is our entry to the 2012 city vision competition. The competition asked us 'to imagine New York in its future if the manipulation of the urban context and its architectural objects, joined with its inhabitants, will be influenced by space and time.' With that in mind, we tried to ground the brief to the most basic of New York's formative principles: high-density zoning.
New York is the epitome of the 20TH century metropolis and the quintessential laboratory for grand visions of urban planning. The city's manifesto has profound simplicity: to build with massive scale, guided only by a horizontal grid. But New York's urban principles have been increasingly challenged by the reality of its size, density, and congestion. The utopia sought by previous generations has become stale as the city's massive scale prevents its further growth. What does the city now aspire to be? To redefine its cityscape, New York must grow from its tradition of visionary urbanism.
New York once pioneered the guiding principles behind urban planning in large cities. As the first skyscrapers pushed the limits of height and scale, their unchecked density cast the public below in perpetual shadow. New York created the first major zoning restrictions for dense urban environments, passing a landmark resolution in 1916 that defined maximum heights and mandatory step-backs to allow light to the public realm below. Popularized into an architectural motif, these regulations helped shape the iconic Empire State Building, Chrysler Building, and many others. Fifty years later, advancements in technology allowed for lighter construction, taller buildings, and extreme density in parts of the city. Again, the city developed a landmark zoning resolution in 1961, establishing incentive zoning that required public space at ground level to balance building higher. This created the modern skyscraper, a sleek box with a public ground floor, as evident by the Lever House, the Seagram Building, and the conventional office tower. Now, another fifty years later, New York must revisit the fundamental principles that have governed its growth to create a new vision. The city's evolution has negotiated public wellbeing with private interests to achieve a greater density of quality urban living. The value of public space has grown ostensibly over time, as zoning regulations have required more and more consideration for the public's welfare. But how can the city's future extrapolate these principles into new typologies that further address the importance of public space in the city?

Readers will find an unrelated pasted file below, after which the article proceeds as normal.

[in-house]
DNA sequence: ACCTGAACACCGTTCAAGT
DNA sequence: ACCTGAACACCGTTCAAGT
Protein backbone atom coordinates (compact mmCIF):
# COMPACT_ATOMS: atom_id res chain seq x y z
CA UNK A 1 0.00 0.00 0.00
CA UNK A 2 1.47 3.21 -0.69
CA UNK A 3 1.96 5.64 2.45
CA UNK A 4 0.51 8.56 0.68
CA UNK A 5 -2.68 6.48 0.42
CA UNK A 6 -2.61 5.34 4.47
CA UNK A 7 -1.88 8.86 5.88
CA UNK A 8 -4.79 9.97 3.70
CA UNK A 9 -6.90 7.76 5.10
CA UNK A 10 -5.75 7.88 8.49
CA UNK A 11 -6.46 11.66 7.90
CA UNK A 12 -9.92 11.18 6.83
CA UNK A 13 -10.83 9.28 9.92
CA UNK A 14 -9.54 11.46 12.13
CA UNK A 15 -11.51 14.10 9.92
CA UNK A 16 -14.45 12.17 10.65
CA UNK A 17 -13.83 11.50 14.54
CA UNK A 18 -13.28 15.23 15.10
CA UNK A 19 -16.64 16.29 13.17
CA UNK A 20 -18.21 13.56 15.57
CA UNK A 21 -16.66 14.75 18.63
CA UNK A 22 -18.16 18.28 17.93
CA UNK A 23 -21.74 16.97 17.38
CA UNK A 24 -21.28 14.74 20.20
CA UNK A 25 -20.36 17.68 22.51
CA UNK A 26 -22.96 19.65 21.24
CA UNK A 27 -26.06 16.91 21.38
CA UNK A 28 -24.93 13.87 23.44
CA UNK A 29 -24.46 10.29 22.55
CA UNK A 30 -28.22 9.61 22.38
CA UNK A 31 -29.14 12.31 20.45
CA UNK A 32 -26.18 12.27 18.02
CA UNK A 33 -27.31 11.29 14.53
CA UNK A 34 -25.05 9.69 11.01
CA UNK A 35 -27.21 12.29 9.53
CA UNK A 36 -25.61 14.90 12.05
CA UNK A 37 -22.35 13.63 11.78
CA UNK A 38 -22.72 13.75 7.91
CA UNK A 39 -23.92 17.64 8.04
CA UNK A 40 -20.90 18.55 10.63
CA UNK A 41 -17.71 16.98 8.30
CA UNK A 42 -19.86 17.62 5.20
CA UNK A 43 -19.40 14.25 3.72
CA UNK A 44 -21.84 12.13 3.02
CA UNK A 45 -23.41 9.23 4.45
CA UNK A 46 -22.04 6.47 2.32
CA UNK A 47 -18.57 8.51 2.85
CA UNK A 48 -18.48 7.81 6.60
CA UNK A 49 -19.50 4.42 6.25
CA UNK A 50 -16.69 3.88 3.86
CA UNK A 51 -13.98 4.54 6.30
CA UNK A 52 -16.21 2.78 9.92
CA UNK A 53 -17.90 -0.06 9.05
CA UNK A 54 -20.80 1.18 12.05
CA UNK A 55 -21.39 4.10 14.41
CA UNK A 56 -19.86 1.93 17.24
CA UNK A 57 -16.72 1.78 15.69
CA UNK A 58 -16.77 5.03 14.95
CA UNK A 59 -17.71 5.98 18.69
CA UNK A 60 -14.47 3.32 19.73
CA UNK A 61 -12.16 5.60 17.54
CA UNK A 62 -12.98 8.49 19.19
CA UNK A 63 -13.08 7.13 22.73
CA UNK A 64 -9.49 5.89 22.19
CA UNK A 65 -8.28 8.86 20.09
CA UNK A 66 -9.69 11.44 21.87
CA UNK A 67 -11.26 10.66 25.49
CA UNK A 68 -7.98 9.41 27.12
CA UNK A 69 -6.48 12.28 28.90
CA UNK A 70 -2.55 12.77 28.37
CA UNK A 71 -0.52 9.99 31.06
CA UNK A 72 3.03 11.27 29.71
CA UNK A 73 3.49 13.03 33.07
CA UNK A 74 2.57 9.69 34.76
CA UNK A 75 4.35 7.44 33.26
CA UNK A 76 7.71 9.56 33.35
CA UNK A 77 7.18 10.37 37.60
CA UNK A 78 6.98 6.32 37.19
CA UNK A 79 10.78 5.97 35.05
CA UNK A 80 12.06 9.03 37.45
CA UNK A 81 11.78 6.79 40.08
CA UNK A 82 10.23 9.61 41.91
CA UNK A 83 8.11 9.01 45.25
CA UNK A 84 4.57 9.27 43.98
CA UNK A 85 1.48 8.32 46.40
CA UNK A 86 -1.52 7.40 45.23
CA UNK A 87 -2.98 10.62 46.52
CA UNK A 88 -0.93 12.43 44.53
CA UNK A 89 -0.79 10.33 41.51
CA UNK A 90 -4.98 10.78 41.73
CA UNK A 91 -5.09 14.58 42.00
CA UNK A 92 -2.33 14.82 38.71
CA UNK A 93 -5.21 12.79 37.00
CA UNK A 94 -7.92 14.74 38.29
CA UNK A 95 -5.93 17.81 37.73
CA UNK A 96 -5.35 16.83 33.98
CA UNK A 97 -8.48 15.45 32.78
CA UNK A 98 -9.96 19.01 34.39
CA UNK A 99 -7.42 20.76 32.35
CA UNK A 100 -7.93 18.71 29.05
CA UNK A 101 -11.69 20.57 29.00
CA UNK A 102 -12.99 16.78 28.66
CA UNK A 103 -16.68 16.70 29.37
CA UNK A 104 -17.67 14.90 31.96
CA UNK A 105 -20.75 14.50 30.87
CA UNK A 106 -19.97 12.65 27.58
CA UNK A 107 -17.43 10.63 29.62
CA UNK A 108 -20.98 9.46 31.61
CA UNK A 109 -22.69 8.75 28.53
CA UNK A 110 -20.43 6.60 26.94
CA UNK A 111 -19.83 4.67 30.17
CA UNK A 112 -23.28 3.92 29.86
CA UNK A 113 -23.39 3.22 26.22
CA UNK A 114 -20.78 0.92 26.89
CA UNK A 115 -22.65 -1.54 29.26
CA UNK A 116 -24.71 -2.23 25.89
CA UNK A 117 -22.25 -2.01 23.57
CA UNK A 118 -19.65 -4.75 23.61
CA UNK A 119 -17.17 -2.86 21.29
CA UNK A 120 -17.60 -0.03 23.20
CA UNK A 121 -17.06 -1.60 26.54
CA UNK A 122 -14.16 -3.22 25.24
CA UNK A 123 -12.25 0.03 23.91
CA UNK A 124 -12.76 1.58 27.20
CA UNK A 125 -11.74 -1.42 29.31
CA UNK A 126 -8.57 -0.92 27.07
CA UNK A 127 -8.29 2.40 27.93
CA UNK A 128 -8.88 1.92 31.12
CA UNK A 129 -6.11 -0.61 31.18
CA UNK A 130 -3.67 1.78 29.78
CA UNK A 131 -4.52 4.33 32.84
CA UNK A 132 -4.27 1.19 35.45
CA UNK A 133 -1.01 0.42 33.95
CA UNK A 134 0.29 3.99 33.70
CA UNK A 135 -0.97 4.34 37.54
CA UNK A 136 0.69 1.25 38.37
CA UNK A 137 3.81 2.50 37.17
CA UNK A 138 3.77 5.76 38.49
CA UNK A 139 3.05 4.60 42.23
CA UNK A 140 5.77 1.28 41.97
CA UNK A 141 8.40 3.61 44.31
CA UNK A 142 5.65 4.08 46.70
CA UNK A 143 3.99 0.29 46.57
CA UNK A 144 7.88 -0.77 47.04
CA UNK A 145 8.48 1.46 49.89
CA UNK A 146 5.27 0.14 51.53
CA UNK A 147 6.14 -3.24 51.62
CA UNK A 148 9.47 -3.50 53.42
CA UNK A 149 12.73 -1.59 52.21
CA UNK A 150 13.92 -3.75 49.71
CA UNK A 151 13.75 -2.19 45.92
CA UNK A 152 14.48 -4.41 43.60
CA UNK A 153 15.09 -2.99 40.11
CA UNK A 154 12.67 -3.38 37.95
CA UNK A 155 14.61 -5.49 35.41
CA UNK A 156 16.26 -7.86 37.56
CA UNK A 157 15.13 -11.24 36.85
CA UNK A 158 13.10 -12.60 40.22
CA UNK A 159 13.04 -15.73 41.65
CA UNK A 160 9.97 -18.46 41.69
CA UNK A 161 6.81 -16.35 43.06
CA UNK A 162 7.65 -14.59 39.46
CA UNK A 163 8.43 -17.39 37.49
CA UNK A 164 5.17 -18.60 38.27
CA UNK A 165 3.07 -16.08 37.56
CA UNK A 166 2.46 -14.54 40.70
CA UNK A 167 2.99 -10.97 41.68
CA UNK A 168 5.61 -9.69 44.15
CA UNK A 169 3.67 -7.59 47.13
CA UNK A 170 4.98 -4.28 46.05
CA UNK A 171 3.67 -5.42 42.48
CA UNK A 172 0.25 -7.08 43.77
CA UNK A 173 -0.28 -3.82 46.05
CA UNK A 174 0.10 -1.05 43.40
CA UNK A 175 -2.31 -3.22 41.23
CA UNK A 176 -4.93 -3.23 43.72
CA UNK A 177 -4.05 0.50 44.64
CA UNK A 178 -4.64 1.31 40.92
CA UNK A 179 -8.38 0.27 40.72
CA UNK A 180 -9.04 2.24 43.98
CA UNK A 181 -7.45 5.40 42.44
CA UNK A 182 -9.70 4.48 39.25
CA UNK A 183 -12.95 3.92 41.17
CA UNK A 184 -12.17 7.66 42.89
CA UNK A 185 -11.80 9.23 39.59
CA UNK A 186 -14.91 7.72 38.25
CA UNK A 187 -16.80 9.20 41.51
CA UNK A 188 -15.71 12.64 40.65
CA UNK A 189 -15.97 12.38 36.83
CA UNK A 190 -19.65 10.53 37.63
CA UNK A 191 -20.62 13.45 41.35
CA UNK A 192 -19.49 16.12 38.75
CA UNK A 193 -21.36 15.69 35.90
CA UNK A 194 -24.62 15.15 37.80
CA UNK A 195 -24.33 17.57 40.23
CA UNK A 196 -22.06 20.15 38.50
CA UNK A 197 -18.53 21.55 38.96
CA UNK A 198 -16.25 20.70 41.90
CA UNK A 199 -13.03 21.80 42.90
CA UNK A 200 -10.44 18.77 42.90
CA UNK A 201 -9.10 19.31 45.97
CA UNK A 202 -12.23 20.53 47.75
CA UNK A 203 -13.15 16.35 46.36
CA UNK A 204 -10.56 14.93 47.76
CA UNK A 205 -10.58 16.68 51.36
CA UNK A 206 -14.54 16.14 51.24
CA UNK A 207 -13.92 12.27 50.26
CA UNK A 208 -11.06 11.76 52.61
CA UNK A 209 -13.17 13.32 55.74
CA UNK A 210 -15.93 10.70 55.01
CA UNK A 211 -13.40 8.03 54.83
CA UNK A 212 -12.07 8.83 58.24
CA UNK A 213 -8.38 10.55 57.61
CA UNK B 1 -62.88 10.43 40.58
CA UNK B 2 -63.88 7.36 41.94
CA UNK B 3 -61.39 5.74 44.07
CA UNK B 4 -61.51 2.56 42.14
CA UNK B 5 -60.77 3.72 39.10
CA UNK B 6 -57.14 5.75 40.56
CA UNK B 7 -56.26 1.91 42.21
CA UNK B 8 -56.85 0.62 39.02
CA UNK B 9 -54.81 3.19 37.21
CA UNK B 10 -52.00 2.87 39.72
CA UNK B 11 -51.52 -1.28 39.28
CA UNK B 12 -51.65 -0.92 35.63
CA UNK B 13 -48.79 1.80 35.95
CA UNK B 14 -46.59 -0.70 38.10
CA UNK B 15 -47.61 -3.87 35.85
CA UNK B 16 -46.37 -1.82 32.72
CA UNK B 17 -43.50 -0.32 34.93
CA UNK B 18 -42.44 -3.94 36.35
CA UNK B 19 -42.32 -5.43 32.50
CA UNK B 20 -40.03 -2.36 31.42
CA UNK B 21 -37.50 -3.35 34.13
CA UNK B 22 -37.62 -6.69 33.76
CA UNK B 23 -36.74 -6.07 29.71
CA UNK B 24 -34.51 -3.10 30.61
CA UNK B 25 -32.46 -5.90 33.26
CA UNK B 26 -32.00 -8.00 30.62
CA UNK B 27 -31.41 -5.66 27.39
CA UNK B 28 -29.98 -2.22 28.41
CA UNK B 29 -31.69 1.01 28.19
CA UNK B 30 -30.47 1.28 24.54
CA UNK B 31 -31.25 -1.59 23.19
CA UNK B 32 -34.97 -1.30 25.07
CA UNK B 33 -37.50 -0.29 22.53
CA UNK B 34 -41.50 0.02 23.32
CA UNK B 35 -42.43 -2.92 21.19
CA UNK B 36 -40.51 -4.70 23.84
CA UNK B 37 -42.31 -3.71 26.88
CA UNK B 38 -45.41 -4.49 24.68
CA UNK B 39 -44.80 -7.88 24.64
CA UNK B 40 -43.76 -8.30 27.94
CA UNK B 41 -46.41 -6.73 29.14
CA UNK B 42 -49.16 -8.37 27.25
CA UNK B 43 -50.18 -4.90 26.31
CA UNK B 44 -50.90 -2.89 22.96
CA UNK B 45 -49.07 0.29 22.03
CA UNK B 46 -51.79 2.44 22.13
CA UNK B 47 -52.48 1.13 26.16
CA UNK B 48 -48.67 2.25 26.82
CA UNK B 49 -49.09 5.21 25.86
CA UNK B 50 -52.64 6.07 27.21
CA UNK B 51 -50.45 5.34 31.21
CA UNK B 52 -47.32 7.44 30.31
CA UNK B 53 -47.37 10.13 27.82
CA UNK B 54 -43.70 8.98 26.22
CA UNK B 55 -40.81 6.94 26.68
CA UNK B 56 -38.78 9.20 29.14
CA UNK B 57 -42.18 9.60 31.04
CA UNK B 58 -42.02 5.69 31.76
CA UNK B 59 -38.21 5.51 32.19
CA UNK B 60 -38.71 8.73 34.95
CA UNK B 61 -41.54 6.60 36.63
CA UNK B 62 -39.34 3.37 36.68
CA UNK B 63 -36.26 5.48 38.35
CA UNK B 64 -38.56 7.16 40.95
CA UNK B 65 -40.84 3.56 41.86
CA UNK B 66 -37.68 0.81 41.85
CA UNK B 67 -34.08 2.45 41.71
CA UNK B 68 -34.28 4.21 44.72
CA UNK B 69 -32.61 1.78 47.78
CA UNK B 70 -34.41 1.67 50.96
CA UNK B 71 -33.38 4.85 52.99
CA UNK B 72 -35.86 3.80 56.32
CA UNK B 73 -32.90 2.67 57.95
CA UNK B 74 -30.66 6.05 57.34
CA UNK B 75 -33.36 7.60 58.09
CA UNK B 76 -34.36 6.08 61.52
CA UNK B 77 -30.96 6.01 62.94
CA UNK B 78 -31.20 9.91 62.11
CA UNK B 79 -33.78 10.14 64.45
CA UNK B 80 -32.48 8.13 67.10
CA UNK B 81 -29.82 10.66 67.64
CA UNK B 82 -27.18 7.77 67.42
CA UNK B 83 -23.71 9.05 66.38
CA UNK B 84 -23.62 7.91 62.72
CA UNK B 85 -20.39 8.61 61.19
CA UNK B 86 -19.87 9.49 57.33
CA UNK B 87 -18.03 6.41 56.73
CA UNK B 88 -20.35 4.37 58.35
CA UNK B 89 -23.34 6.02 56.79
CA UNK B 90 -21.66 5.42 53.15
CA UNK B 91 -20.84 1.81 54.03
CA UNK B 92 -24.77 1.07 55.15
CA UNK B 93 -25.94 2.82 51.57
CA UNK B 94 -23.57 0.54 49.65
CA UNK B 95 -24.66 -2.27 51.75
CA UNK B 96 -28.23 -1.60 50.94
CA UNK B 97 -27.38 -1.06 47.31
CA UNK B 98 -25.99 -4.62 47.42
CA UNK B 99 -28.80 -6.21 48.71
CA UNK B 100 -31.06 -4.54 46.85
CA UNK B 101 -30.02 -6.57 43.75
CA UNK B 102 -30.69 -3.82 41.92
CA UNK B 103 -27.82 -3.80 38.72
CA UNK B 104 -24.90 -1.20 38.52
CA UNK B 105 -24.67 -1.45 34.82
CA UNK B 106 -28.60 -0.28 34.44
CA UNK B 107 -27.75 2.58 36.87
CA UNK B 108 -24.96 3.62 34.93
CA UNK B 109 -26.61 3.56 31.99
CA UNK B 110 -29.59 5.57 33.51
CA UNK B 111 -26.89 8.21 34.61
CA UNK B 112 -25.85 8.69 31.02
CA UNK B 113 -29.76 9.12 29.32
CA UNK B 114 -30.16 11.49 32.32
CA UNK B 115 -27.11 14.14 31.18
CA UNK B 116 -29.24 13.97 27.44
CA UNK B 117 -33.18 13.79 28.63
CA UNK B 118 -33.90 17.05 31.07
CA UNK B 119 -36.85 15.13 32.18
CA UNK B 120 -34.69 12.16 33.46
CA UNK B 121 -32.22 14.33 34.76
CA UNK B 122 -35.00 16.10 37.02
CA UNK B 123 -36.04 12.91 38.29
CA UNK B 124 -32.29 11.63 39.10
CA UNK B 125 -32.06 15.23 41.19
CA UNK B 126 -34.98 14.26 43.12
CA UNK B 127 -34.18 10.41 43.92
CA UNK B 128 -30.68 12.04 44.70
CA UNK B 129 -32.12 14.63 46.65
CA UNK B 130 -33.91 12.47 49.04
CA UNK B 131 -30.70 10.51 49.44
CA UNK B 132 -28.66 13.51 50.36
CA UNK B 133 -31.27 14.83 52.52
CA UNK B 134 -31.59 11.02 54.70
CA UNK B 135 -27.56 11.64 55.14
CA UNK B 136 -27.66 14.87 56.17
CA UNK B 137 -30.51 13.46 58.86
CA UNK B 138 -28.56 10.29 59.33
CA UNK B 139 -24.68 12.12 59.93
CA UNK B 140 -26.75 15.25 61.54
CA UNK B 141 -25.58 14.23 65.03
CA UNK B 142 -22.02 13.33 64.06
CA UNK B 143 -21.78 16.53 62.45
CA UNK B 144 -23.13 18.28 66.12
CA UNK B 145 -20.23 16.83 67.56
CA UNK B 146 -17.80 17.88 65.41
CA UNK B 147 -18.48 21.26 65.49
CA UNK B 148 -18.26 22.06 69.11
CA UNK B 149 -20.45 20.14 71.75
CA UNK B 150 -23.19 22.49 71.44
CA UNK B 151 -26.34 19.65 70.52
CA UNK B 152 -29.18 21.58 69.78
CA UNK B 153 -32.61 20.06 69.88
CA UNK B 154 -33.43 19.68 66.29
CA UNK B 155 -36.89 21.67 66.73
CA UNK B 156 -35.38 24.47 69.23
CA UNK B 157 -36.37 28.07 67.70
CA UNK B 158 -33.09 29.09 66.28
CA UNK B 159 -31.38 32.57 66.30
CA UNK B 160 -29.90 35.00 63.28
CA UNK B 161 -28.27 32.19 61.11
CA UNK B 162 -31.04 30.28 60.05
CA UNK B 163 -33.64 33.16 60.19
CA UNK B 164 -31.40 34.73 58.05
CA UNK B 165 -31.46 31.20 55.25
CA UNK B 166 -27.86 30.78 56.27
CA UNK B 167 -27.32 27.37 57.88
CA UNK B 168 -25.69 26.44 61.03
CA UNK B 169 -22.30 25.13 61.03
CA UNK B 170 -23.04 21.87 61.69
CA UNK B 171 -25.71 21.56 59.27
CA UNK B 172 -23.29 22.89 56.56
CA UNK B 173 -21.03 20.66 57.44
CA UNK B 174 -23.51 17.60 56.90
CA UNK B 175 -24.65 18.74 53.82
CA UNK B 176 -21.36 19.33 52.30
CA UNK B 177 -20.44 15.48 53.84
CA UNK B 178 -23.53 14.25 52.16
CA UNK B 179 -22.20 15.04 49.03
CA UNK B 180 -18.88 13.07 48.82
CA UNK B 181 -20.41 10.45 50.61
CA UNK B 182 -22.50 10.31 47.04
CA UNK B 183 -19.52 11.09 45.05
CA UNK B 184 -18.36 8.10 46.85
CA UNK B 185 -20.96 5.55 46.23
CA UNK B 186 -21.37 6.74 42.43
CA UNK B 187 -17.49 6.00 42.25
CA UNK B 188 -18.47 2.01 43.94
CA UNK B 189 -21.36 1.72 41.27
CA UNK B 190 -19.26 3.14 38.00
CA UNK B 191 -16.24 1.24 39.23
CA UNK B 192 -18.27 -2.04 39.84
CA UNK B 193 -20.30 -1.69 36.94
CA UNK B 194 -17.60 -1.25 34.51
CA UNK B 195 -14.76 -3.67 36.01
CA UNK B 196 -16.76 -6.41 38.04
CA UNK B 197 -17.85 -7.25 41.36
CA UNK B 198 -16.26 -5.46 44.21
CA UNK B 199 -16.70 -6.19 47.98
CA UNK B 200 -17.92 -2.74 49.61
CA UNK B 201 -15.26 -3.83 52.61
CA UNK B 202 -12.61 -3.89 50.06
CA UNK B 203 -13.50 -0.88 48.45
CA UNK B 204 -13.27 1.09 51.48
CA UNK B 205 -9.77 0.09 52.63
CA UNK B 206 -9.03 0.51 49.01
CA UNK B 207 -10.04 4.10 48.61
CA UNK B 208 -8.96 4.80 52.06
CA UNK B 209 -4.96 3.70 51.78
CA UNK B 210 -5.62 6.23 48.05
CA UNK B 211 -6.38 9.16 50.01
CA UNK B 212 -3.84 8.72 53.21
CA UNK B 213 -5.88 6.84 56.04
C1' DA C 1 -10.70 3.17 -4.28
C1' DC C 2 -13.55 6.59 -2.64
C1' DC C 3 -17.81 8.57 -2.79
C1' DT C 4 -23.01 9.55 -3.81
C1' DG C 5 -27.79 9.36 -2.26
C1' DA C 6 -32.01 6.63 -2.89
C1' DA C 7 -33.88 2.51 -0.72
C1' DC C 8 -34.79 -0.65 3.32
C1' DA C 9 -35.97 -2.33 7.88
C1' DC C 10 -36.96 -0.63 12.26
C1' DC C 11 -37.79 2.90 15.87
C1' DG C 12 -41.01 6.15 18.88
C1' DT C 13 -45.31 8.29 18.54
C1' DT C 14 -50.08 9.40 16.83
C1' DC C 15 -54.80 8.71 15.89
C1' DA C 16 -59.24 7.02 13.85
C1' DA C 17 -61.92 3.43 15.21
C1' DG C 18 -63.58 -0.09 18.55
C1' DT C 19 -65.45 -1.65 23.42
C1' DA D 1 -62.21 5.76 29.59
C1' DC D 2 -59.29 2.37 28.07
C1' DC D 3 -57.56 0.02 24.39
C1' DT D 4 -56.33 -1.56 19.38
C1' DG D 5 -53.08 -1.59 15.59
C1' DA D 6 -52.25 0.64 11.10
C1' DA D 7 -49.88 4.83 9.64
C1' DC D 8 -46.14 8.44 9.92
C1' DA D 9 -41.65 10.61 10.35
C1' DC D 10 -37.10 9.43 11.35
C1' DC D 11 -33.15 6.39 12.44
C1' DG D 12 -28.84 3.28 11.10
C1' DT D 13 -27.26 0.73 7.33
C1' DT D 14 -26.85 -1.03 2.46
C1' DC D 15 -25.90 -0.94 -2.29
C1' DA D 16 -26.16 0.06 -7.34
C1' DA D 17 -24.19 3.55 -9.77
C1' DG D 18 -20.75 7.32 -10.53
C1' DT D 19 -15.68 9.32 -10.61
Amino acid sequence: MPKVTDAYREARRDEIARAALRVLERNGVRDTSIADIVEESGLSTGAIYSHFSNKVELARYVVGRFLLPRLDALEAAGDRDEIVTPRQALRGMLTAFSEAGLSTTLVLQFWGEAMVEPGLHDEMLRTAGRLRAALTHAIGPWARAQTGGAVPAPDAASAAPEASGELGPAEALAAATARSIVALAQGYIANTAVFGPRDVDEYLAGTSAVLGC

We propose to create a vertical zoning system to compliment the horizontal plan of New York. By supplementing the horizontal plane with a vertical infrastructure we can create an entirely new axis for public life, filled with prototypes for a new urban vision.
While past visions of New York have entirely remapped the city, we aim to actually readapt what is already given. Perhaps the most fundamental element of the city's urban fabric is actually its least visible – the elevator. The city's verticality has essentially relied on the elevator as a vertical infrastructure. We propose to further this principle by appropriating the elevator as a completely public element of the city. In doing so, we redefine the elevator as a vertical street and create vertical mobility for public life.
This creates the means for an immersive, 3-dimensional public realm, where the cityscape can evolve with rich programmatic density. Vacancies in existing towers can be exploited, becoming temporary museums, markets, or galleries. New amenities can transform existing office towers into vertical neighborhoods. Public pools can be suspended in the midst of the cityscape. Roof tops can become community gardens and parks, activating unused spaces with public life. Cultural programs can propagate throughout the city, creating diverse activity in the dense fabric of the city.
These public amenities are essential for a sustainable urban habitat. The truly Vertical City unveils the programmatic potential of the urban environment, able to respond to the various environmental, social, and economic conditions that constitute the city. In this sense, we aim to create an urban identity that will result not in any one vision, but rather in an accumulation of activities, spaces, and urban life.